Leisle, with prior experience with assistants, immediately extended Kim trust.
“I had come from the corporate world where I [had] an assistant who managed everything,” Leisle says. “She had access to everything. So I had been looking for someone who could start to take on some of that – and so I was very happy when Kim came in!”
And Kim took that trust and ran with it.
“She is definitely a very busy lady,” Kim adds. “I love working with her and being able to help with anything that I can.
“We started with [her] calendar – making sure appointments were set in time blocks and making sure her family calendar was also coordinated so that none of those events overlapped. [Then we] worked [on] her email – responding for her, helping her respond to team members in the practice, scheduling meetings, and things like that. It started heavy with scheduling and has grown since then.”
But working with a remote assistant for a medical practice often begs the question: How does it work with HIPAA compliance?
“I left my job as a nurse to come on board with BELAY,” Kim shares. “And before that, I had run a medical practice as well. So I was very familiar with HIPAA – but even if there were no HIPAA, I’d still follow those guidelines.”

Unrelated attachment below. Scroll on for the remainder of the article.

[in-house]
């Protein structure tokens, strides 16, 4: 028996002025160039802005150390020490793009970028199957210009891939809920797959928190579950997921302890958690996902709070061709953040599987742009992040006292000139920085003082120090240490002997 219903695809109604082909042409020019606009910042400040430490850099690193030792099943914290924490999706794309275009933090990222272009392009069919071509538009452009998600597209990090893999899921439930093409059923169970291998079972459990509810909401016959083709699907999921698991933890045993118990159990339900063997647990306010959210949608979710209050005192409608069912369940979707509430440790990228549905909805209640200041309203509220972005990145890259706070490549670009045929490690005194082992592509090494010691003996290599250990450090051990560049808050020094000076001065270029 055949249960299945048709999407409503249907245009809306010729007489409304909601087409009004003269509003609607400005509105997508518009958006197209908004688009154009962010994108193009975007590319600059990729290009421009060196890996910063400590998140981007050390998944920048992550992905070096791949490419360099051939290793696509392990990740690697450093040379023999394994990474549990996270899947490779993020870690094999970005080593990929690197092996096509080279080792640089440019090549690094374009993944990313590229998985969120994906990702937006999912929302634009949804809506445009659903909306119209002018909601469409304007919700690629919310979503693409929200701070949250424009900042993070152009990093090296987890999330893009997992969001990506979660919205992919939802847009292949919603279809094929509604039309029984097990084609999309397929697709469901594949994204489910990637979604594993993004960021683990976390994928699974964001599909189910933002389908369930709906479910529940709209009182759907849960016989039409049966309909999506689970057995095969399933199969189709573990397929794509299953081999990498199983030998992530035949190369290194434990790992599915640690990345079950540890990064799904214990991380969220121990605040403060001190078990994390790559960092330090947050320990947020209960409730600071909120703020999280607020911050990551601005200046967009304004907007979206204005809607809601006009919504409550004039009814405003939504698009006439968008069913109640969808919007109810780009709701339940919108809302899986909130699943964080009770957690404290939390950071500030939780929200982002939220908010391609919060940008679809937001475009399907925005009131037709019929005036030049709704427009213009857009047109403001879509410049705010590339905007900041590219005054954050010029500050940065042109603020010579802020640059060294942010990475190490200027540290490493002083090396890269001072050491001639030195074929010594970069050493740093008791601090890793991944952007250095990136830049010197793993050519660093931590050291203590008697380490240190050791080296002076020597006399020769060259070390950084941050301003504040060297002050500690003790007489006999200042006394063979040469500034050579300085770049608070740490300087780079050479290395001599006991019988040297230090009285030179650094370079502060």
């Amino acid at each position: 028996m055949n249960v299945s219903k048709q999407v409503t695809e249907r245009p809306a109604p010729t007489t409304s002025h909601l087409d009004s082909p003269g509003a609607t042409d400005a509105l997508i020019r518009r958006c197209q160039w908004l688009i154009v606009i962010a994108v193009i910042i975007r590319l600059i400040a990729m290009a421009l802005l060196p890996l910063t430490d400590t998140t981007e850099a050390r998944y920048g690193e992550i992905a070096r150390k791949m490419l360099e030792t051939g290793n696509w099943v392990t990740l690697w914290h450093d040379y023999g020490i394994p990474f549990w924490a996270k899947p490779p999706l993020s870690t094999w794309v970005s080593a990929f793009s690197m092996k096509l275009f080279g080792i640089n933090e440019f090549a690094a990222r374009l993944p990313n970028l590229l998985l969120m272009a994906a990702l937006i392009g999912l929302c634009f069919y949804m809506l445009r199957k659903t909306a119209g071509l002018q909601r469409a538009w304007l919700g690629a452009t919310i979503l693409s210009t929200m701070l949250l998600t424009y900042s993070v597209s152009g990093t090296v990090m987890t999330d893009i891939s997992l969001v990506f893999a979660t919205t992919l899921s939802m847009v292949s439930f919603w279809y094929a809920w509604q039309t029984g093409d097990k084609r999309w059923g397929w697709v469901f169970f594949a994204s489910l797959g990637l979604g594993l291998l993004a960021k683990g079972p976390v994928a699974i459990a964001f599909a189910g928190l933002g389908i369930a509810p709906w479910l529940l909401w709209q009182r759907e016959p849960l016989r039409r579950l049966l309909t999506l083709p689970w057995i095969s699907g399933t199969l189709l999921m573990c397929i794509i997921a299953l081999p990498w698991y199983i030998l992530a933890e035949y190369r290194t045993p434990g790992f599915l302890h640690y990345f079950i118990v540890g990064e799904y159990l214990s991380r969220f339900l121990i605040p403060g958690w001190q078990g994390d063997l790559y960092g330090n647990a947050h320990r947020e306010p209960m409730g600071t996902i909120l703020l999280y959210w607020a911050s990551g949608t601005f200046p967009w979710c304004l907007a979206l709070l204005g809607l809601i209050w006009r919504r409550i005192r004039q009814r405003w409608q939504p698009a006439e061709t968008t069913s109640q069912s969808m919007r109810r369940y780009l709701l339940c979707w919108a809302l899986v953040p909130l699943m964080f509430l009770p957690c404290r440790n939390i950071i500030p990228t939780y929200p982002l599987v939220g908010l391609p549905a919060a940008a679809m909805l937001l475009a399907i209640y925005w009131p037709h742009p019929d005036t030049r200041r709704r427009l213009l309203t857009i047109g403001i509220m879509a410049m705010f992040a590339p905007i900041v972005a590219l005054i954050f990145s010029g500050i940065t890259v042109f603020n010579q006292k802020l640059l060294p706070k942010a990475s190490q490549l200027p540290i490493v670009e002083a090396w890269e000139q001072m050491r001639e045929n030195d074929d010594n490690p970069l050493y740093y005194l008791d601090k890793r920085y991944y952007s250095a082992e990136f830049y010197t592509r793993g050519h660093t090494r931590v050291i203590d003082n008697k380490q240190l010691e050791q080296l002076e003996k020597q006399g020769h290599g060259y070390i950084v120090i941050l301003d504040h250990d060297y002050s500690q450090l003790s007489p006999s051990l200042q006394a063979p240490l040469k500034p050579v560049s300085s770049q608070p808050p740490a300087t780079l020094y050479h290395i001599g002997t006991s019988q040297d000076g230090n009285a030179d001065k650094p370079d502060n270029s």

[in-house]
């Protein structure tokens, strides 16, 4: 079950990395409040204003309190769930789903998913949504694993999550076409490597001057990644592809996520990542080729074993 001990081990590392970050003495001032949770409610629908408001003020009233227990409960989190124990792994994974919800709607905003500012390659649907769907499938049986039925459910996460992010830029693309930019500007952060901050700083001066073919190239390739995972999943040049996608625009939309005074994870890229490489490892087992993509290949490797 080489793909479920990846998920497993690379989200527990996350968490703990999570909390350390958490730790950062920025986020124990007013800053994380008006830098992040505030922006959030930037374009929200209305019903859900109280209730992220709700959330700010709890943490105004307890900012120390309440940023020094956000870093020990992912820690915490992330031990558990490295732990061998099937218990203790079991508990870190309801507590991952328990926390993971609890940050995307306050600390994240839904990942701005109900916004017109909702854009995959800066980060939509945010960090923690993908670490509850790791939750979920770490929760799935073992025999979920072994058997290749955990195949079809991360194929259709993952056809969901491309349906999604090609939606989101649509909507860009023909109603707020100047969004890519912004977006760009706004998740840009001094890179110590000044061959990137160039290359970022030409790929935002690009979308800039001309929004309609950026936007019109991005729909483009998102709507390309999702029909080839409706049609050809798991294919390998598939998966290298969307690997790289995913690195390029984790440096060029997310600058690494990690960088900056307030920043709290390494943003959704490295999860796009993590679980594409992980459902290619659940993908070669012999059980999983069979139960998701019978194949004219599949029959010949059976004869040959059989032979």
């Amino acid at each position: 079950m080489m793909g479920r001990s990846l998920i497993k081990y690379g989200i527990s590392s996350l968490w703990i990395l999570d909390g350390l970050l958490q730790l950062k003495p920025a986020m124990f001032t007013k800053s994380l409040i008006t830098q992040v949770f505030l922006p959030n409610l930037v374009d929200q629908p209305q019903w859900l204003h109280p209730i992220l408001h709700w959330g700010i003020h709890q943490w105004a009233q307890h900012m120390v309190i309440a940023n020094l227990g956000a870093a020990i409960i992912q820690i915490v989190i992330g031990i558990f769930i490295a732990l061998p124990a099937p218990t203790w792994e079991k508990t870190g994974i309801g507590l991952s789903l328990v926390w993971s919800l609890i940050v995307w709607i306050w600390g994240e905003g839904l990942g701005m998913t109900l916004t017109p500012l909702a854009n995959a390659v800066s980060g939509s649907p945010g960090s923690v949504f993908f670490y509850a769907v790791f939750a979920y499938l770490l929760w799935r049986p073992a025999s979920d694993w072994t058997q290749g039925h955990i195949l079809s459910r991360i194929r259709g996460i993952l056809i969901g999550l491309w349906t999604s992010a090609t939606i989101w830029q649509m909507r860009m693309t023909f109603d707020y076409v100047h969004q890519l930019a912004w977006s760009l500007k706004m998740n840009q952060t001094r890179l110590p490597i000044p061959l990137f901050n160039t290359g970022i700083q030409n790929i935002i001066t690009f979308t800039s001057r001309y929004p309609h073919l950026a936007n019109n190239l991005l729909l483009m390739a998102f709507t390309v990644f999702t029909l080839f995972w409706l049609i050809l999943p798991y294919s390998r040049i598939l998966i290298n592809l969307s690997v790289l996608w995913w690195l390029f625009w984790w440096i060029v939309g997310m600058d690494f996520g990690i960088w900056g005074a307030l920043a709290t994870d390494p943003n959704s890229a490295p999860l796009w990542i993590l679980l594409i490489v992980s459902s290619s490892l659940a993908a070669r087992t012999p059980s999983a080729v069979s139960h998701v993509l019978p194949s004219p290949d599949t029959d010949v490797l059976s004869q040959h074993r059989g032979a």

And for Leisle, the remote element was actually a selling point and not a hindrance.
“[While] the obvious challenge is being a very team-oriented practice, I have Kim take care of a lot of things that are confidential that I don’t necessarily want our other team members dealing with,” Leisle shares.
“And I think because Kim is remote, [it] actually helps her in some ways with some of these things because the physical distance then allows her to have this kind of outside perspective.
“Our team trusts her because they don’t see her day-to-day. She’s not going to be talking about it in the break room. She’s this person offsite who handles things related to the practice, and things related to HR.”
“As I’ve taken on a little bit of an HR role [remotely], you don’t get an opinion about people,” Kim adds. “You’re not skewed. You’re just kind of an outside source, a third party who doesn’t have an opinion either way [to whom] you can just relay the information, but also feel like you’re a member of the team.”
“The other thing I would add to that is – and this is where the importance of confidentiality comes in – we gather feedback on individuals and Kim sets all that up, sends out the messages, [and] just runs that whole process,” Leisle says.
“And then she creates the reports that I get on every team member from entry-level folks, all the way to doctors within our practice. It’s been great having Kim do that and I think, again, this is where her being offsite allows people to trust. I think it also helps the process remain confidential and maintain integrity.”